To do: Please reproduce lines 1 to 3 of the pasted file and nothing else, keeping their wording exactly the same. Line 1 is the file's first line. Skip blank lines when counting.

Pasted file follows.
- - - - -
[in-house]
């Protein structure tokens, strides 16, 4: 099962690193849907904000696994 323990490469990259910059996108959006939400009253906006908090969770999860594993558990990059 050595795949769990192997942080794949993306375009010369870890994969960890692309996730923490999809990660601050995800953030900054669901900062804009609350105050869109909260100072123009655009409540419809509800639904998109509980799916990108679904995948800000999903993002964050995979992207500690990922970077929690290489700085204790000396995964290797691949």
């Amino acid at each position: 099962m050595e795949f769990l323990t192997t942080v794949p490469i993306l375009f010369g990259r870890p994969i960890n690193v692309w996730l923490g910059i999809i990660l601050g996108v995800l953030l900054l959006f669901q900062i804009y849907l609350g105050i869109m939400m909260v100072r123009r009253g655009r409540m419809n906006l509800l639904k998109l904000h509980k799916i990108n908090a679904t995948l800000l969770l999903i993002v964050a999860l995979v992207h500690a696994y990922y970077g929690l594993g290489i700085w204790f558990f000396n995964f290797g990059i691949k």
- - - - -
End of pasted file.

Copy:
[in-house]
């Protein structure tokens, strides 16, 4: 099962690193849907904000696994 323990490469990259910059996108959006939400009253906006908090969770999860594993558990990059 050595795949769990192997942080794949993306375009010369870890994969960890692309996730923490999809990660601050995800953030900054669901900062804009609350105050869109909260100072123009655009409540419809509800639904998109509980799916990108679904995948800000999903993002964050995979992207500690990922970077929690290489700085204790000396995964290797691949």
């Amino acid at each position: 099962m050595e795949f769990l323990t192997t942080v794949p490469i993306l375009f010369g990259r870890p994969i960890n690193v692309w996730l923490g910059i999809i990660l601050g996108v995800l953030l900054l959006f669901q900062i804009y849907l609350g105050i869109m939400m909260v100072r123009r009253g655009r409540m419809n906006l509800l639904k998109l904000h509980k799916i990108n908090a679904t995948l800000l969770l999903i993002v964050a999860l995979v992207h500690a696994y990922y970077g929690l594993g290489i700085w204790f558990f000396n995964f290797g990059i691949k």